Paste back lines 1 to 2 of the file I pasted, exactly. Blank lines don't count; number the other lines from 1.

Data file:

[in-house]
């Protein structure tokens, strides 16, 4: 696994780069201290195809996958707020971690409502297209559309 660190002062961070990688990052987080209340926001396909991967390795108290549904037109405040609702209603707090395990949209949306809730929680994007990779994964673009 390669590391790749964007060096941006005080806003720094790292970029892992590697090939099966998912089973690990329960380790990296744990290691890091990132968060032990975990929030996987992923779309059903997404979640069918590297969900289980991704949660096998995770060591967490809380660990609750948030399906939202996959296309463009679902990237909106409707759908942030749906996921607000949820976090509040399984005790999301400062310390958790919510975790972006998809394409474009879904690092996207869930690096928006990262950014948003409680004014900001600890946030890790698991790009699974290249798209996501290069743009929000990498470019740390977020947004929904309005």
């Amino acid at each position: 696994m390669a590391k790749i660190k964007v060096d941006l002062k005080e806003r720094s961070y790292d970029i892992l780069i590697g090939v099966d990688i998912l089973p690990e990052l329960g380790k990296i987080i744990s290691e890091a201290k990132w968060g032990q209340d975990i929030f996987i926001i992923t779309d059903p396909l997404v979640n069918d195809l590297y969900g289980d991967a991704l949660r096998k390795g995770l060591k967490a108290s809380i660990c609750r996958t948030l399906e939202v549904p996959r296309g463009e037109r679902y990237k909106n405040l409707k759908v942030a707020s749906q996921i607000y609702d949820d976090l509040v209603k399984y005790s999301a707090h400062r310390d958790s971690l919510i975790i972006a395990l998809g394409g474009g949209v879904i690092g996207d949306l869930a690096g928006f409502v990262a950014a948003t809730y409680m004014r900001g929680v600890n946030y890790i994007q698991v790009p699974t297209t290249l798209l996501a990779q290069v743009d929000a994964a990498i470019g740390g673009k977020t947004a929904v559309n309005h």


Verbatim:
[in-house]
């Protein structure tokens, strides 16, 4: 696994780069201290195809996958707020971690409502297209559309 660190002062961070990688990052987080209340926001396909991967390795108290549904037109405040609702209603707090395990949209949306809730929680994007990779994964673009 390669590391790749964007060096941006005080806003720094790292970029892992590697090939099966998912089973690990329960380790990296744990290691890091990132968060032990975990929030996987992923779309059903997404979640069918590297969900289980991704949660096998995770060591967490809380660990609750948030399906939202996959296309463009679902990237909106409707759908942030749906996921607000949820976090509040399984005790999301400062310390958790919510975790972006998809394409474009879904690092996207869930690096928006990262950014948003409680004014900001600890946030890790698991790009699974290249798209996501290069743009929000990498470019740390977020947004929904309005």